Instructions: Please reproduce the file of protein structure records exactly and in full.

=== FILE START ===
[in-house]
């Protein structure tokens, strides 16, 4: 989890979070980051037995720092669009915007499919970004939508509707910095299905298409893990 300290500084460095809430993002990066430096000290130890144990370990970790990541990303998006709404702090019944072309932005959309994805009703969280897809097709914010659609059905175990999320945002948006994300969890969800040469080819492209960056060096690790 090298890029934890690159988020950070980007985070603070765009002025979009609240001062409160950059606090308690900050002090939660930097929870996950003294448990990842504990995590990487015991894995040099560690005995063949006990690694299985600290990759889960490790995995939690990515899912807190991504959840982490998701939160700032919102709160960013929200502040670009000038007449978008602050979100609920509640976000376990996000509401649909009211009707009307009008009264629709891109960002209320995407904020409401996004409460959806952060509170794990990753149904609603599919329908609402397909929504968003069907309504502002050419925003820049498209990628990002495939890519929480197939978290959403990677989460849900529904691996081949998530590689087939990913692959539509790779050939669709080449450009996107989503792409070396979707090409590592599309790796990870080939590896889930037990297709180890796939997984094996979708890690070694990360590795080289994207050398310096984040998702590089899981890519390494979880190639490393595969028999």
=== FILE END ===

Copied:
[in-house]
């Protein structure tokens, strides 16, 4: 989890979070980051037995720092669009915007499919970004939508509707910095299905298409893990 300290500084460095809430993002990066430096000290130890144990370990970790990541990303998006709404702090019944072309932005959309994805009703969280897809097709914010659609059905175990999320945002948006994300969890969800040469080819492209960056060096690790 090298890029934890690159988020950070980007985070603070765009002025979009609240001062409160950059606090308690900050002090939660930097929870996950003294448990990842504990995590990487015991894995040099560690005995063949006990690694299985600290990759889960490790995995939690990515899912807190991504959840982490998701939160700032919102709160960013929200502040670009000038007449978008602050979100609920509640976000376990996000509401649909009211009707009307009008009264629709891109960002209320995407904020409401996004409460959806952060509170794990990753149904609603599919329908609402397909929504968003069907309504502002050419925003820049498209990628990002495939890519929480197939978290959403990677989460849900529904691996081949998530590689087939990913692959539509790779050939669709080449450009996107989503792409070396979707090409590592599309790796990870080939590896889930037990297709180890796939997984094996979708890690070694990360590795080289994207050398310096984040998702590089899981890519390494979880190639490393595969028999």